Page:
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Re: Tip for Running Unit Testing against Your Own Fork

There is - "auto cancellation" (see the screenshot). So maybe it's just a matter of flipping the toggle by the admins?

Screenshot 2018-11-22 at 09.49.27 (1).png


On Wed, Nov 21, 2018 at 6:19 PM Sai Phanindhra <phani8996@xxxxxxxxx> wrote:
I am not sure about that, there has to be a provision to stop multiple builds same PR irrespective user's access to repo. I think admins have to update settings of repo in travis.
Screenshot 2018-11-21 at 10.46.11 PM.png

On Wed, 21 Nov 2018 at 22:18, Deng Xiaodong <xd.deng.r@xxxxxxxxx> wrote:

I believe only the folks who have write access to the codebase, i.e. the committers, can stop/cancel/re-run the Travis CI jobs.

What the contributors can do is to make commits to the branch in their own fork & ensure it’s working/passing tests as expected, before they create the Pull Request.


> On 22 Nov 2018, at 12:41 AM, Sai Phanindhra <phani8996@xxxxxxxxx> wrote:
> Deng Xiaodong thanks for helping us with this. I hope this will help us in
> developing and testing fast. I would like to ask is there a provision to
> cancel our own builds in travis. I can see sometimes contributors are
> pushing multiple commits in small intervals of time leading to multiple
> builds. If we can kill/cancel old builds and let only the latest build run
> it would be better use of resources.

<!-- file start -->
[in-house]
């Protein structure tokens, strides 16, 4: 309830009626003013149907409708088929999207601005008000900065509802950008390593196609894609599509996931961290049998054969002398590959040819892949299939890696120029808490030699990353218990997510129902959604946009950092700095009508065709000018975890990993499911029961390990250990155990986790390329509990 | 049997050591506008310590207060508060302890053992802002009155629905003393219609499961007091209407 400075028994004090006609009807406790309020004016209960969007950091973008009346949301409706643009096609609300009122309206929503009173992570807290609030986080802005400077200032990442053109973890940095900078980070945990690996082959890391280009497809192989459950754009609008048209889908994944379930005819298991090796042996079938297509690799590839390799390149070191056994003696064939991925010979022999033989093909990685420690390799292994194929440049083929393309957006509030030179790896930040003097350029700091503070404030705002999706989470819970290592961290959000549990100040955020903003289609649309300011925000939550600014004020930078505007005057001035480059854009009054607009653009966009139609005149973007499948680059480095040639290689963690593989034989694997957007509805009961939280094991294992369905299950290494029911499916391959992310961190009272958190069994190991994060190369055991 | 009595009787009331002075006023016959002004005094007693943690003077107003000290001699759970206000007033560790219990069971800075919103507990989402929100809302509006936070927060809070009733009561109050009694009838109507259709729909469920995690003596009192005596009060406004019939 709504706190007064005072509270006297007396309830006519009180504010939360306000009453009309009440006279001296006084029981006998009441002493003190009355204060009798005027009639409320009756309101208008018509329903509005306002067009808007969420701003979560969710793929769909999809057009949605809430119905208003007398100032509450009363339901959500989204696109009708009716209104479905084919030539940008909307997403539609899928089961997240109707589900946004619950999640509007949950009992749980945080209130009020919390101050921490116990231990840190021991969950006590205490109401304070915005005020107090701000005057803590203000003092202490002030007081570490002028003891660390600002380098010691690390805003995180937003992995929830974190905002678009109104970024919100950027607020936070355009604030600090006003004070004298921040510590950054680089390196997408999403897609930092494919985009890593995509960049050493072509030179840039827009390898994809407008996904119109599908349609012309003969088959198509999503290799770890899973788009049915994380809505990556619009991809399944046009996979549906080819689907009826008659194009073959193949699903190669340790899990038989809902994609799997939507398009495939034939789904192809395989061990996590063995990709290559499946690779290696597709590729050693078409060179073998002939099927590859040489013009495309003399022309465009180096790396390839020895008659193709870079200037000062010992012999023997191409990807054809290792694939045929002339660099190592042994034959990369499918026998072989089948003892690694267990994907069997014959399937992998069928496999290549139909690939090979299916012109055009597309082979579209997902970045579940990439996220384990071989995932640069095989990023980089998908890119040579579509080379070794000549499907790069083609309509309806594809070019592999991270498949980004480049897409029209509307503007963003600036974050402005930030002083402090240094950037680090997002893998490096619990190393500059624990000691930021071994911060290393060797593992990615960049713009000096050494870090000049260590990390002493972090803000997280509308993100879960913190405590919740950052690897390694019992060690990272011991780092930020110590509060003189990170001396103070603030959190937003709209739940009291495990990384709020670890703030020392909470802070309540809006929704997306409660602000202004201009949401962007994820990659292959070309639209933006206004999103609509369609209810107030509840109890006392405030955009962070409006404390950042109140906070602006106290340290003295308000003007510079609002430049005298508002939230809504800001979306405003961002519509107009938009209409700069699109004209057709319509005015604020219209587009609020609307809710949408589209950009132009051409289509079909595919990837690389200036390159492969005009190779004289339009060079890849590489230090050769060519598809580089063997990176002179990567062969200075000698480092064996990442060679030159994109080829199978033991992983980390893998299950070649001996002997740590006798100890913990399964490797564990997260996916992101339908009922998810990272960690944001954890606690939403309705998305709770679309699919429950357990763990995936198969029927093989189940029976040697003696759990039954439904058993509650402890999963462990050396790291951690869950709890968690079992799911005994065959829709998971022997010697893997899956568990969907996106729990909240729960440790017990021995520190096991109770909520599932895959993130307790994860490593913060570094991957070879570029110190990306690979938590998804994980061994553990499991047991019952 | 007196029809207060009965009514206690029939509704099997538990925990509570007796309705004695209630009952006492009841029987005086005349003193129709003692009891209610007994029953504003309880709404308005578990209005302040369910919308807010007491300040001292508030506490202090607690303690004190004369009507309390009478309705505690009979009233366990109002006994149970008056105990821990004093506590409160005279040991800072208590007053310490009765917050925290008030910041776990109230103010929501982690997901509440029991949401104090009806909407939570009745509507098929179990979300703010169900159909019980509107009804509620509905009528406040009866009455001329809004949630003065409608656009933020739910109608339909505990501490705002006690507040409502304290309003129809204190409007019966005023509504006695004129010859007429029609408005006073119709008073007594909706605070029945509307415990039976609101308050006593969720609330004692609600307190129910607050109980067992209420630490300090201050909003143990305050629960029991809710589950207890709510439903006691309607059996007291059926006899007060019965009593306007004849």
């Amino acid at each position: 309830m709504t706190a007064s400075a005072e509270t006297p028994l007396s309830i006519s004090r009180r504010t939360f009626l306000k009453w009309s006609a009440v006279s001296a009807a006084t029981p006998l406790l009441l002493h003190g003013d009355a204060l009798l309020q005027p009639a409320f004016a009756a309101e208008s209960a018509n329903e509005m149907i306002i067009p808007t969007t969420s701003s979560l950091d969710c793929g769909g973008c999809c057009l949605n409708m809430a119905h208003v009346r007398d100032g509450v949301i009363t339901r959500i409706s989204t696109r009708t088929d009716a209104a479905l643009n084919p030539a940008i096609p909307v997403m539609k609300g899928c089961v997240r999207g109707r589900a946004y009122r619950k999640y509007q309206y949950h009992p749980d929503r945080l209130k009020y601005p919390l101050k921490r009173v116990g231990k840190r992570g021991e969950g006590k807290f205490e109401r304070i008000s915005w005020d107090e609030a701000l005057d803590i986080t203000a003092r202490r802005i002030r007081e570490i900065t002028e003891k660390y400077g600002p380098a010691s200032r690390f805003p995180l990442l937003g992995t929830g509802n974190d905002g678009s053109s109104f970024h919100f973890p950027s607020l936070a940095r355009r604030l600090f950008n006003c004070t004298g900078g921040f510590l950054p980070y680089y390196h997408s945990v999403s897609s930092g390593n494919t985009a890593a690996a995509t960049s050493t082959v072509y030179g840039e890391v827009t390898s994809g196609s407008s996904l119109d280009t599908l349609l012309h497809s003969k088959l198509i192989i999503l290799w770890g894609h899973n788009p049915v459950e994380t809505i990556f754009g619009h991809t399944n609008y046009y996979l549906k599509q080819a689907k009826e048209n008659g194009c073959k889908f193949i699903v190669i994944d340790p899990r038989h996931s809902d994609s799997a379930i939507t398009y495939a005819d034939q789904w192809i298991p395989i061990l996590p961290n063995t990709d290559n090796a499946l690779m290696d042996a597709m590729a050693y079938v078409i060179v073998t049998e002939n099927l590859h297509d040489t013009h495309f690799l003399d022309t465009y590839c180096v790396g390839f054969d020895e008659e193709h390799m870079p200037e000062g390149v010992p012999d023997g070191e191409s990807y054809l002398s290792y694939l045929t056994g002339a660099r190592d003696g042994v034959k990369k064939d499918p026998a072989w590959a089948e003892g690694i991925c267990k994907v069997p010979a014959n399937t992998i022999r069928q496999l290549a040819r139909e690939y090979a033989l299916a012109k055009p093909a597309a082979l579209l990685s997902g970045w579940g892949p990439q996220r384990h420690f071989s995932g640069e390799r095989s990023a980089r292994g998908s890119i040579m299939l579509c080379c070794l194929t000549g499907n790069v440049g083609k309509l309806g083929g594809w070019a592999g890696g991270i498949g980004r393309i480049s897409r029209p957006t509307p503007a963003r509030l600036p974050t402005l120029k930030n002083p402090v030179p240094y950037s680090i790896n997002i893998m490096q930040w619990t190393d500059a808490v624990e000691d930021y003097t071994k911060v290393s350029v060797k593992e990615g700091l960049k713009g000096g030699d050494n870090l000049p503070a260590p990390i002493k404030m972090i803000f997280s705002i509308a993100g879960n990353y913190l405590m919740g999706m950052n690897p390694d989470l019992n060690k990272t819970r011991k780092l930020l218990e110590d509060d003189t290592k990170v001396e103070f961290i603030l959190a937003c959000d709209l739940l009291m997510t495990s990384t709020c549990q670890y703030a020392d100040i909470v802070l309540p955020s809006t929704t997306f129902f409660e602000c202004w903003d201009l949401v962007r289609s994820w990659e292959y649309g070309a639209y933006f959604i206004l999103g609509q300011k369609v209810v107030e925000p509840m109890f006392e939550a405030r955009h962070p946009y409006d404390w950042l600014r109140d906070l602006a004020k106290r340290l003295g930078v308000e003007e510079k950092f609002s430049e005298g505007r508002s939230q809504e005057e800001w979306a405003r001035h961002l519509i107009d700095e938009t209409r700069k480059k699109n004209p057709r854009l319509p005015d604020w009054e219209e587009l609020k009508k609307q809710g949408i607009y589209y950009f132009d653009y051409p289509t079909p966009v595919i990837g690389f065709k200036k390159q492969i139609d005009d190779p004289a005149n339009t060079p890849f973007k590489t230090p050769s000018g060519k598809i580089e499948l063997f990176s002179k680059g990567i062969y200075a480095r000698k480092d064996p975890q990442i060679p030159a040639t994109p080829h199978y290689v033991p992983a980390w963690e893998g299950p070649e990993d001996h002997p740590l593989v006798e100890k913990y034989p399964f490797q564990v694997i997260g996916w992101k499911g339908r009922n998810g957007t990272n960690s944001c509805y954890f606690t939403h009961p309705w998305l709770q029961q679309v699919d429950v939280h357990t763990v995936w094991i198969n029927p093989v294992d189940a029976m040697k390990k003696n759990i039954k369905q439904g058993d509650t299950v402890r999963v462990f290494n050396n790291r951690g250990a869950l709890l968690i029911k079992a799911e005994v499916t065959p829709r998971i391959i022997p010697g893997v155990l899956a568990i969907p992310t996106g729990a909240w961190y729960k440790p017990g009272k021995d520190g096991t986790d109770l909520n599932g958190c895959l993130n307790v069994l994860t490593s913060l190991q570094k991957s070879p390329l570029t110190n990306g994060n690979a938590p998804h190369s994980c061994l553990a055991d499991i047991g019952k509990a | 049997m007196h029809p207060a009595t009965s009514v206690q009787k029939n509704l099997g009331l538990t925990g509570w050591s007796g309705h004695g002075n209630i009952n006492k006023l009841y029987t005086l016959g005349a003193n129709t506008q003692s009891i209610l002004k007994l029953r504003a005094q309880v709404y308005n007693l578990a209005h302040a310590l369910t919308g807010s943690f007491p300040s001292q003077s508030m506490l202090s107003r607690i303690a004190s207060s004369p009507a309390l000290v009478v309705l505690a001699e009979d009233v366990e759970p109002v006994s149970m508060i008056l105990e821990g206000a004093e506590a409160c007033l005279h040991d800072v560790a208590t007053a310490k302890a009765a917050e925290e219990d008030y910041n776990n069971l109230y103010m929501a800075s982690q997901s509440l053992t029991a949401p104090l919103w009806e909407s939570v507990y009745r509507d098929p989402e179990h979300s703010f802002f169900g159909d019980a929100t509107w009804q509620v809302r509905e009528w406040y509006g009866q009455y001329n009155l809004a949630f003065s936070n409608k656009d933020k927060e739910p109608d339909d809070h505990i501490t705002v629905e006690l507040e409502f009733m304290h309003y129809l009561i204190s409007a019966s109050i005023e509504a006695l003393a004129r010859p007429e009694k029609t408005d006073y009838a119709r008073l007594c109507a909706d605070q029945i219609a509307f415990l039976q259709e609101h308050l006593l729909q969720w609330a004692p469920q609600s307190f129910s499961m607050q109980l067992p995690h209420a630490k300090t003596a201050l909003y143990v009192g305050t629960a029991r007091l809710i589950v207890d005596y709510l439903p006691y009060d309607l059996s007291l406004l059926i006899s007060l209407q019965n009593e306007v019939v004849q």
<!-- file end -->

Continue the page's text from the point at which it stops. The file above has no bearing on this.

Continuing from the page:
> On Wed, 21 Nov 2018 at 21:56, Deng Xiaodong <xd.deng.r@xxxxxxxxx> wrote:
>> Hi folks,
>> I noticed that testing is somehow a problem for some folks who would like
>> to contribute (either have trouble setting local testing env, or misused
>> Pull Request to test). Actually because Airflow is using Travis CI for unit
>> testing, running testing for any of your change/commit is very very easy.
>> ****Steps****
>> 1. Go to, click “Sign in with GitHub”. If you
>> haven’t done this before, possibly it will ask you to “Authorize Travis CI
>> for Open Source”.
>> 2. After this is done, you may be redirected to
>> Then you will see a list of
>> your public repositories. Let’s assume you have already forked Airflow,
>> then just toggle it on.
>> 3. Everything is good to go! From now on, if you make any change/commit to
>> your own fork of Airflow, the Travis CI test will be triggered
>> (Travis-related files is already included in the Airflow codebase).
>> ****Why to do this****
>> - You don’t have to set up local testing env, or misuse Pull Request to
>> test your code change.
>> - Travis CI is free for Open Source project (public repo), but it only
>> allows 5 concurrent tests. On the other hand, Apache is using
>> paid-subscription (possibly for unlimited concurrent tests). So mis-using
>> Pull Requests to test your change/commit will result in a slightly bigger
>> bill that ASF receives.
>> Hope this is somehow helpful for folks who would like to contribute.
>> XD
> --
> Sai Phanindhra,
> Ph: +91 9043258999

Sai Phanindhra,
Ph: +91 9043258999


Jarek Potiuk
Polidea | Principal Software Engineer

M: +48 660 796 129
E: jarek.potiuk@xxxxxxxxxxx


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